– In recognition of his work in Waples Mill and his willingness to devote extra time to County-wide FCRC activities, after Mr. Hannigan approached me in November to assist with recruiting precinct captains and volunteers across all of our 241 precincts, I asked him to serve on our Operations Committee. I then directed our nine magisterial district chairmen and the Vice Chairman for Operations to work with him on enhancing our recruiting of precinct captains and volunteers. Although only in the beginning stages, as far as I knew this process was underway when I learned that Mr. Hannigan had decided to run. (Note that the approach he proposed is basic precinct organization 101.)
– Neither Mr. Hannigan’s blog post nor his website propose an actual operational plan, other than the broad and general statements discussed below. Most striking is the absence of any discussion of what key tasks need to be implemented to support the 2016 Presidential campaign.
– My own Strategic Plan stands in sharp contrast to Mr. Hannigan’s proposals. I urge TBE readers to take some time – and you will need some time to digest everything you will find there – to examine my own website closely. The plan you will find there, at http://amesforchairman.com/the-big-picture/ and http://amesforchairman.com/strategic-plan/, is detailed and comprehensive – roughly nine pages if you want to print out the whole thing. It is a distillation of my 25 years of experience as a volunteer at every level in our organization, carefully tailored to our specific needs in this critical 2016 Presidential cycle. Also included on my site are specific numerical goals for key factors, such as numbers of volunteers recruited, fundraising, and social media metrics. Mr. Hannigan’s plan amounts to “Trust me, I’ll do everything better.”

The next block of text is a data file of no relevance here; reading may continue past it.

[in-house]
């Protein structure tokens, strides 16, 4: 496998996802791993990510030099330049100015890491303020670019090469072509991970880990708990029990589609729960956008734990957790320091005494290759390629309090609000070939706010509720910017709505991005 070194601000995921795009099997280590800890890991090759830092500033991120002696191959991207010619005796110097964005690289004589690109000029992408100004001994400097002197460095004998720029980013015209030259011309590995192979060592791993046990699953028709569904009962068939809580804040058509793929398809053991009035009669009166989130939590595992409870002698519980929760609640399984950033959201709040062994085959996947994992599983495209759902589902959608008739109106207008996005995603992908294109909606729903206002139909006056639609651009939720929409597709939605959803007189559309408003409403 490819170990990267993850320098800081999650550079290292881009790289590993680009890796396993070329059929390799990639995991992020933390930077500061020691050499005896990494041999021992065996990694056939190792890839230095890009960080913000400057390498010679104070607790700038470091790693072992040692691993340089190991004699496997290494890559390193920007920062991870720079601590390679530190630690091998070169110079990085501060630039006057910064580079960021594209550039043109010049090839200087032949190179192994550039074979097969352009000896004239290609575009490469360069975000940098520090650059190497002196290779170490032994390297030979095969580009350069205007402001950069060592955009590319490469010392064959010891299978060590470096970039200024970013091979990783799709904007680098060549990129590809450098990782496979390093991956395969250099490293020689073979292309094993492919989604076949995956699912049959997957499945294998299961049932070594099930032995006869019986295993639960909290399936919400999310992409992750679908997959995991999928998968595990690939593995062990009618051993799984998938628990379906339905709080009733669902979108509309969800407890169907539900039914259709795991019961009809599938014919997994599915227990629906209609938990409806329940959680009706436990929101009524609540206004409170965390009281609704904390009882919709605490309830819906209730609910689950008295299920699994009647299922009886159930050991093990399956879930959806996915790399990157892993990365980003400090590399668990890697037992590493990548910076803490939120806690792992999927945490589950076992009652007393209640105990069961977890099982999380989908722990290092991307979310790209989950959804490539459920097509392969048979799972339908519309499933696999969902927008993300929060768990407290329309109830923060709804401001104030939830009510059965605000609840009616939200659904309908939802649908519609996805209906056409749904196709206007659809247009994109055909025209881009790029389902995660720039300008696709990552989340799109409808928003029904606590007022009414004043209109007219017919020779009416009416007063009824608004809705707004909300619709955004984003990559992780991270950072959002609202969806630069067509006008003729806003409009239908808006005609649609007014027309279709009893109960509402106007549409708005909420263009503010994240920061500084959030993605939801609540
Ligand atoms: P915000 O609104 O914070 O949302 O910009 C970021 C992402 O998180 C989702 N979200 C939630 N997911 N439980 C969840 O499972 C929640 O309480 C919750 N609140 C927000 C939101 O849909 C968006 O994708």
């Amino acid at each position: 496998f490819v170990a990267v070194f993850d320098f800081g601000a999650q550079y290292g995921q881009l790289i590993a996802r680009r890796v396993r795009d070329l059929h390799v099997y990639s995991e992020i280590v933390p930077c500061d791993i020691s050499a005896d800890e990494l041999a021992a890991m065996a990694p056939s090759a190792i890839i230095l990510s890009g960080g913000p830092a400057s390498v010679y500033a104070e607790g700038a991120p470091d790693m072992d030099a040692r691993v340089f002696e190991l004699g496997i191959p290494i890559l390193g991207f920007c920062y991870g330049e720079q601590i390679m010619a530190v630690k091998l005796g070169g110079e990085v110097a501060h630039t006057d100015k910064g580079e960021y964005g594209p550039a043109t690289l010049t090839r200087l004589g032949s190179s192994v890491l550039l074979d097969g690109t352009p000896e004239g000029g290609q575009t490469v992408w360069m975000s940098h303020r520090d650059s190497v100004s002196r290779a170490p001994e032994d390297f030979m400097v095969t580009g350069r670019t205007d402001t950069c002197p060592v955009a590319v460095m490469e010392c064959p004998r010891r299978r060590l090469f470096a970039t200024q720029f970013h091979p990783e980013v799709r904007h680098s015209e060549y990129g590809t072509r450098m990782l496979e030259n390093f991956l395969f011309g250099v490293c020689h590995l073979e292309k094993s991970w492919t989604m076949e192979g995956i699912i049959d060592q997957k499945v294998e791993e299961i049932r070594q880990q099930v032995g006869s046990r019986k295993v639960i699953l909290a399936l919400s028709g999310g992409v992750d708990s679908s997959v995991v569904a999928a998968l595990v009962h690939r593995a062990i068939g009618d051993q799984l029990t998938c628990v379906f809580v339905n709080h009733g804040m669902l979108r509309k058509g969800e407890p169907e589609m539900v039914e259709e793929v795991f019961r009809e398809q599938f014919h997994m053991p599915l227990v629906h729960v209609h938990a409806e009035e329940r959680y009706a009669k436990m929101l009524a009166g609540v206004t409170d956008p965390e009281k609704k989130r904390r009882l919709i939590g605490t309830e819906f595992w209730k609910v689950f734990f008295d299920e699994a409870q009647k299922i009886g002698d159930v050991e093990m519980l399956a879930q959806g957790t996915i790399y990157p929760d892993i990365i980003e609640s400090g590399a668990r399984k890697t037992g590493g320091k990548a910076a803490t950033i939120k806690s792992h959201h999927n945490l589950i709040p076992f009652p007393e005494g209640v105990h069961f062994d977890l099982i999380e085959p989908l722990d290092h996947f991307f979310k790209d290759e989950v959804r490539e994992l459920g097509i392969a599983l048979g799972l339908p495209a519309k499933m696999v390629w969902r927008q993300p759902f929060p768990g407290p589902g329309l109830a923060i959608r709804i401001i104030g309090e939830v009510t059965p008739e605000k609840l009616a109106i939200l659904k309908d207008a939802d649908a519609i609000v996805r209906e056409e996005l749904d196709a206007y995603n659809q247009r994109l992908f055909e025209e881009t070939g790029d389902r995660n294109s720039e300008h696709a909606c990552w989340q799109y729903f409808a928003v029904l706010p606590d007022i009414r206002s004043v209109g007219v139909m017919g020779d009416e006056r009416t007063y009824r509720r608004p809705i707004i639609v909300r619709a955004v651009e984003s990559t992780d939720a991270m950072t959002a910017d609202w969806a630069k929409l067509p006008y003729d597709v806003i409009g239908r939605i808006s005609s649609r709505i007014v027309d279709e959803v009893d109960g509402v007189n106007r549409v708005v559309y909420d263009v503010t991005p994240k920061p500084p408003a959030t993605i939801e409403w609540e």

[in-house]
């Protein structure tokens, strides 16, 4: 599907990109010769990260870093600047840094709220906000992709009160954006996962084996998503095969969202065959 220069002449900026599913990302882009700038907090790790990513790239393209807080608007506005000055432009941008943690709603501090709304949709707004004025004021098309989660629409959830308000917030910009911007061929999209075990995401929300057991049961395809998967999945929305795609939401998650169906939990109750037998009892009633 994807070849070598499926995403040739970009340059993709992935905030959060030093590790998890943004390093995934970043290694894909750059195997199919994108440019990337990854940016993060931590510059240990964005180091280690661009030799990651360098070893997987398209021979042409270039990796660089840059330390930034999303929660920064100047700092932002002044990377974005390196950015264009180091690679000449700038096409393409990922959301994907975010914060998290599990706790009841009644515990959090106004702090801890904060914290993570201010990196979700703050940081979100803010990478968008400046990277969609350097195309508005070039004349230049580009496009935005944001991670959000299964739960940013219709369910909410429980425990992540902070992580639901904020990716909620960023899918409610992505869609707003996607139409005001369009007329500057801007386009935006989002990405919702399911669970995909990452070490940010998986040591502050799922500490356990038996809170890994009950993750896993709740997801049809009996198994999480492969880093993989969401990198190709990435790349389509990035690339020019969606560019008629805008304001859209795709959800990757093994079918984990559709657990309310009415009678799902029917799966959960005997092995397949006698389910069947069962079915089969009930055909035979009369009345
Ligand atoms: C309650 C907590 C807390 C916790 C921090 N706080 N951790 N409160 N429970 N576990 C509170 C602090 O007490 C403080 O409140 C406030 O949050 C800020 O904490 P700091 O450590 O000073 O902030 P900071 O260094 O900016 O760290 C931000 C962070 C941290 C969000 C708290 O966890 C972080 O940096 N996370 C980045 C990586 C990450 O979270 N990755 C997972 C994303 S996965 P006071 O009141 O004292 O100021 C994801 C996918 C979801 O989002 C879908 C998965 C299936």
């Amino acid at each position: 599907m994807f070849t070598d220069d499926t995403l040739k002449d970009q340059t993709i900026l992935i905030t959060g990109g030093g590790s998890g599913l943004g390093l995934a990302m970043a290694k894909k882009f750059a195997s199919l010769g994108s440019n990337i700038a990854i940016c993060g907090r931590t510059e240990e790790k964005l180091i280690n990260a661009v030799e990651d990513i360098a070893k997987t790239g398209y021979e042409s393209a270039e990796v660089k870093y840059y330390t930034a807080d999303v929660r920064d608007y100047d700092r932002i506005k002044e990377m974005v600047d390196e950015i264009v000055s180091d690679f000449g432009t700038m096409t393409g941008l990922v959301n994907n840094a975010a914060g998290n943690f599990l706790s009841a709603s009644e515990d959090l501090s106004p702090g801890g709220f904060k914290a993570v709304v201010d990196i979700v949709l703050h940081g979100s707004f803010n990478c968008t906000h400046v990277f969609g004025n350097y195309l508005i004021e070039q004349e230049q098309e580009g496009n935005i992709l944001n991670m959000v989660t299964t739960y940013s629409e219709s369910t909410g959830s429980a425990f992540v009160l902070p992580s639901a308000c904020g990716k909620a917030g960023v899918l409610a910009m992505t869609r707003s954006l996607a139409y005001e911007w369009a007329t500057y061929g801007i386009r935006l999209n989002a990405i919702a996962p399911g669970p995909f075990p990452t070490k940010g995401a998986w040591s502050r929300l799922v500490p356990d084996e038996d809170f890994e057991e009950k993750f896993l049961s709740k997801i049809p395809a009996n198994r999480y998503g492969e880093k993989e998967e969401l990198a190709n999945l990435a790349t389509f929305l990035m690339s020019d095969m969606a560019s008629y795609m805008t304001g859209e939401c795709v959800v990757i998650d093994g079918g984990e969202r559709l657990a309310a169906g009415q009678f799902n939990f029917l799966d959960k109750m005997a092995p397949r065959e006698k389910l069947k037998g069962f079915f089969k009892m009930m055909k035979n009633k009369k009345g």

With that background out of the way, let me now address Mr. Hannigan’s actual argument.
- Over the past 10 years, Republicans have consistently lost elections in Fairfax County. This past November, Republicans picked up one school Board position and lost a supervisor position. The County Board of Supervisors currently consists of 8 Democrats and 2 Republicans. The Fairfax County School Board has 9 Democrats and 3 Republicans.
These statements are factually correct, but without context they are meaningless. A little history may be helpful here. The trends that concern Mr. Hannigan – and indeed concern us all – have not been apparent for just ten years. They have actually been gradually altering the face of Fairfax politics for over two decades. I’ll discuss that more later, but for now, just consider the following points:
– In the entire history of the Commonwealth, the Republican Party has never controlled the Fairfax County Board of Supervisors, except for the period from 1991 – 95. Before 1991, there were many periods when we had only one GOP supervisor, or even none. Since the 1995 election, we have held, on average, three supervisor seats.